To summarise on the cost per kilometre of each: Hybrid is 4.8 cents, PHEV is 5.2c (using external charge providers) and Electric is 4.9c (also assuming external charger).
So not much in it.
There is also the possibility – depending in which state or territory you live – that subsidies and other incentives may come your way via the government. If so, it’s the icing on this cake.
Capped price servicing applies to the three Ioniq models at:
Ioniq Hybrid – $265 for each year except year 4 at $465. Total is $1525 for five years ($795 for three years).
Ioniq PHEV – $265 for each year except year 4 at $465. Total is $1525 for five years ($795 for three years).
Ioniq Electric – $160 for each year except year 4 at $760. Total is $1400 ($480 for three years).
Adding servicing costs with fuel/electricity bills, here is the breakdown over three years:
So, the cheapest version to own over three years is clearly the Electric.
No surprise that Hyundai Motor Company of Australia confirmed the Electric is by far and away the most popular Ioniq then.
The Electric should also continue its cheap-to-own badge through its life, but while servicing and component replacement will be significantly less than the models with a conventional engine, the Electric will still need a new battery at about 10 years (unknown cost but estimated in 10 years’ time at $3000).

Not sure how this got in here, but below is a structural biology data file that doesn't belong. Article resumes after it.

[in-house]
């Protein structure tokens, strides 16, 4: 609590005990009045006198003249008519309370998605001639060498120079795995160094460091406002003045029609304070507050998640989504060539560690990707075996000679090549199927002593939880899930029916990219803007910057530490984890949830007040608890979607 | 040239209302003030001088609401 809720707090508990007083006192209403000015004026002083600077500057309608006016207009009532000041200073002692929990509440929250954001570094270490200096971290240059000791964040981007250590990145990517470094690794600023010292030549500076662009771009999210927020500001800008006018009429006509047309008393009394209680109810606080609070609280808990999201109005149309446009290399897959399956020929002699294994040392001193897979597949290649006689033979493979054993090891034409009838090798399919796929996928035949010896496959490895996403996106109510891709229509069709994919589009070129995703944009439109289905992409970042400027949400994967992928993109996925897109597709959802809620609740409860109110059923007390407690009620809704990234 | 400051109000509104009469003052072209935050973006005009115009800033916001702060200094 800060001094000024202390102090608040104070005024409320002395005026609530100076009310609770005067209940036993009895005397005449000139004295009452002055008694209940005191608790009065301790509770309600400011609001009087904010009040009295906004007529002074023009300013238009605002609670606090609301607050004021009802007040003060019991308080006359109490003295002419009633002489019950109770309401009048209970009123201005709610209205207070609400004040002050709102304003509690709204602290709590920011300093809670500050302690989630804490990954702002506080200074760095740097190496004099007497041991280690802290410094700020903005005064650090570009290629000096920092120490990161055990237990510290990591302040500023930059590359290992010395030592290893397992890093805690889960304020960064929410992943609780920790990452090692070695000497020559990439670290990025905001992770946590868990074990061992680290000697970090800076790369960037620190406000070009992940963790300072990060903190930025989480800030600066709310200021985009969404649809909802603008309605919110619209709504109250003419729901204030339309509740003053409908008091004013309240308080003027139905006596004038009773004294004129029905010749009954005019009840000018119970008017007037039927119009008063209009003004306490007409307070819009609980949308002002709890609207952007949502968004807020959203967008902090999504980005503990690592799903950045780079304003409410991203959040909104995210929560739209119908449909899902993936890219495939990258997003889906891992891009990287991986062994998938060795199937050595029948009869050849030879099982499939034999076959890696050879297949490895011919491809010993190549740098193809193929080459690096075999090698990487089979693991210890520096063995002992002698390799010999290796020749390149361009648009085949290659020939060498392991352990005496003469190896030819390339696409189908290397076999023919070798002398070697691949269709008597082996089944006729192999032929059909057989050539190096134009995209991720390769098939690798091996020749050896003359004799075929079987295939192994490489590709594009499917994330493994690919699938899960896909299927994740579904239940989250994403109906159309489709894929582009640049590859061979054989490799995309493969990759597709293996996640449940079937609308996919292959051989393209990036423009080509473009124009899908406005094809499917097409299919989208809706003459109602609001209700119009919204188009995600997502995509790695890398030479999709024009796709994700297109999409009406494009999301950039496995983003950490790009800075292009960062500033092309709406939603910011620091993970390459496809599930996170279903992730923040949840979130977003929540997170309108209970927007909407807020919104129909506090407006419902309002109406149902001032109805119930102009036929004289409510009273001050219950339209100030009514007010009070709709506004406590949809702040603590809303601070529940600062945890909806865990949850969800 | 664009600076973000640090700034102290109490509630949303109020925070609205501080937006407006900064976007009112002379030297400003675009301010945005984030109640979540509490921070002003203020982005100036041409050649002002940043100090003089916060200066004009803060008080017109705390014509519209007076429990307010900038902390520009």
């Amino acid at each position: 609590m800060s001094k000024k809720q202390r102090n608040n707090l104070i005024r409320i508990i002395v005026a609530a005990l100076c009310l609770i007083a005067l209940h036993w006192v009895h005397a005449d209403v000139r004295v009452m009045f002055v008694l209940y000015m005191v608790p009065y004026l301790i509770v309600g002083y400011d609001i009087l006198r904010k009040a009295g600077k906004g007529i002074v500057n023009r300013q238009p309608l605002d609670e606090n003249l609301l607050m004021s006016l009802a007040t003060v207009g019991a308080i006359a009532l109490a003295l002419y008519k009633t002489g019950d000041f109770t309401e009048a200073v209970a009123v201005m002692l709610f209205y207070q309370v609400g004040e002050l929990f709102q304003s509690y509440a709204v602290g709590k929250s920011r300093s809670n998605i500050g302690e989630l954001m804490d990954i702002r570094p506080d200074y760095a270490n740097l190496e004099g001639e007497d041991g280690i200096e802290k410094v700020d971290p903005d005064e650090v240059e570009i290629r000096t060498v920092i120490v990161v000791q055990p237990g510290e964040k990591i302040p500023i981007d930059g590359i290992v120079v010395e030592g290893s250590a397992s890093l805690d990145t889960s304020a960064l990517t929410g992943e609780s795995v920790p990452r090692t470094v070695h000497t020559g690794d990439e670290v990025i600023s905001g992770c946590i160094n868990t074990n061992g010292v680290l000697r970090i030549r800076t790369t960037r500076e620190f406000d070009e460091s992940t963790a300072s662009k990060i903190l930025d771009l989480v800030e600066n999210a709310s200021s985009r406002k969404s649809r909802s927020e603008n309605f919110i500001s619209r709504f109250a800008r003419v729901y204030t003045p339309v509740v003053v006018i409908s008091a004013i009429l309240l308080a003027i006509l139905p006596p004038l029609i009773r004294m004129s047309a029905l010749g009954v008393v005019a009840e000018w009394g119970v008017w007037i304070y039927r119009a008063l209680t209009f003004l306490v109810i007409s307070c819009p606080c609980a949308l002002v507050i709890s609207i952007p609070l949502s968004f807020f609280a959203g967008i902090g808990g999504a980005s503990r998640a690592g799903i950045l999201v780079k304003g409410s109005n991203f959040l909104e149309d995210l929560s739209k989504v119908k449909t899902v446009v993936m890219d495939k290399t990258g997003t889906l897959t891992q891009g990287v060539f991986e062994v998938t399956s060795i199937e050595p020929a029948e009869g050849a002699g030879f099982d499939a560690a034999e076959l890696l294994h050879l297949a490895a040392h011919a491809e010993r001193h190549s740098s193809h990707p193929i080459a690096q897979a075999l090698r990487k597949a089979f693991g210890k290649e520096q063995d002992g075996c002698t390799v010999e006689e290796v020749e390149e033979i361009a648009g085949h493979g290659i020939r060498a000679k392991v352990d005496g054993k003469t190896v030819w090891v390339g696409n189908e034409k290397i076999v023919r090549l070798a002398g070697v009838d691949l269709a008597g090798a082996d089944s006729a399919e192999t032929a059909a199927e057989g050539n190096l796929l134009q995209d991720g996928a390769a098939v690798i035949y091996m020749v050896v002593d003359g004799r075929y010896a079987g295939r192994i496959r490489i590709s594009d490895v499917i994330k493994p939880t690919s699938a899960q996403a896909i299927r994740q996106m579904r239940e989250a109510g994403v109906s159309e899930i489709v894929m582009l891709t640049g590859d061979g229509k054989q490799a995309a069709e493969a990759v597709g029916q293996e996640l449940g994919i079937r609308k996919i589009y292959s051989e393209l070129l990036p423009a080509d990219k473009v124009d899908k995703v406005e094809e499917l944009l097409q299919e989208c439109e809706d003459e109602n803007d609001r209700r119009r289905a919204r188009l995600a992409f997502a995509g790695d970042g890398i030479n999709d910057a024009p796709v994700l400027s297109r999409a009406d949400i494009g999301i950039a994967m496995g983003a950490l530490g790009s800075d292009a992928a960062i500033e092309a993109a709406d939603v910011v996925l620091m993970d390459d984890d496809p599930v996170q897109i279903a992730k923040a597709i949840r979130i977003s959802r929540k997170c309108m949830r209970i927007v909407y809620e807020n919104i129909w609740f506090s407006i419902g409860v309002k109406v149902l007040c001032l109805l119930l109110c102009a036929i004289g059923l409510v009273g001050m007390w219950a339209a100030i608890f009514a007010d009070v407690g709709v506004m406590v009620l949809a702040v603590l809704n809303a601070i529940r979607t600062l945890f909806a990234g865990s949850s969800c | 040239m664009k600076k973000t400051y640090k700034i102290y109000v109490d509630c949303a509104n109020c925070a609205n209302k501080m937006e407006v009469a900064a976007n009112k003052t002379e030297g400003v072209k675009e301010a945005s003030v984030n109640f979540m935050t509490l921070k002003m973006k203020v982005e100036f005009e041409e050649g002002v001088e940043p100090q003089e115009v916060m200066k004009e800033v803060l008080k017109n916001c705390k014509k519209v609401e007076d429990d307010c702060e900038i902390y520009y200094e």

But what about the purchase price? The Hybrid is $6560 cheaper than the PHEV – enough to fuel and service the Hybrid for seven and a half years.
The Hybrid is also $8580 cheaper than the Electric – enough for almost 10 years of driving.
Although that difference seems steep, there are ways to trim it back. There is enough flexibility in the price of home charging to make the PHEV – and the Electric – cheaper to own.
Consider a home charger rather than using external chargers – that saves half the cost of juicing up.
Also consider rooftop photovoltaic (PV) panels and a storage battery. These are expensive outlays but cheaper over time. PVs don’t, unfortunately, work at night and clash with the car being used during the day, hence the storage batteries.
You could take into account all the fees and service costs of the energy provider in consideration, including a tariff of $1.05 a day ($383 a year), but as a home owner, you’re on the grid anyway.
So, does it pay to go all electric yet? The Ioniq Electric makes sense and saves cents. It will cost you $1380 in servicing for the first three years and a mere $300 each year to charge up, and with the possibility of discounts for owning an EV (dependent on state or territory regulations), there is a strong case to be made for going all electric now.